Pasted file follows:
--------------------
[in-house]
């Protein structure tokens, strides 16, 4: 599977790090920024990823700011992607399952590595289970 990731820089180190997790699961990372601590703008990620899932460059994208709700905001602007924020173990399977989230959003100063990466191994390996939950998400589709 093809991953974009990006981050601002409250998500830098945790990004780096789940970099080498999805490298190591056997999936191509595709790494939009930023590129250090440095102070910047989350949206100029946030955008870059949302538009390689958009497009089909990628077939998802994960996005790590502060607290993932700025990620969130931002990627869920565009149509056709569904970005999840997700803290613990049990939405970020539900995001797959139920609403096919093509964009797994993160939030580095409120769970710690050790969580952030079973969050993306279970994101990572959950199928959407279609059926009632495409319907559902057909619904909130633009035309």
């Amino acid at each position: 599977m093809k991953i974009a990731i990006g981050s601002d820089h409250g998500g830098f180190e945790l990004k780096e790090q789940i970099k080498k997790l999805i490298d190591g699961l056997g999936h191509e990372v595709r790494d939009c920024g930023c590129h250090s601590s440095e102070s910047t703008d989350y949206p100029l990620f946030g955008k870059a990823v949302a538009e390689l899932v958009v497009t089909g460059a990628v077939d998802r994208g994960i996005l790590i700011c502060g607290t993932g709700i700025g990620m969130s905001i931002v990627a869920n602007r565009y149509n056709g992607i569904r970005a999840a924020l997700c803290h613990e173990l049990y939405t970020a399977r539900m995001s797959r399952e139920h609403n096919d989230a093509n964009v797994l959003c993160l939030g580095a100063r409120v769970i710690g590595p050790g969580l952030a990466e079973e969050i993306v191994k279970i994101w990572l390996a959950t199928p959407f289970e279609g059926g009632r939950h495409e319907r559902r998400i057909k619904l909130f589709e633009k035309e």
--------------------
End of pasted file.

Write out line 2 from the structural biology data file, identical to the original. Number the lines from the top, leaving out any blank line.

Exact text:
């Protein structure tokens, strides 16, 4: 599977790090920024990823700011992607399952590595289970 990731820089180190997790699961990372601590703008990620899932460059994208709700905001602007924020173990399977989230959003100063990466191994390996939950998400589709 093809991953974009990006981050601002409250998500830098945790990004780096789940970099080498999805490298190591056997999936191509595709790494939009930023590129250090440095102070910047989350949206100029946030955008870059949302538009390689958009497009089909990628077939998802994960996005790590502060607290993932700025990620969130931002990627869920565009149509056709569904970005999840997700803290613990049990939405970020539900995001797959139920609403096919093509964009797994993160939030580095409120769970710690050790969580952030079973969050993306279970994101990572959950199928959407279609059926009632495409319907559902057909619904909130633009035309």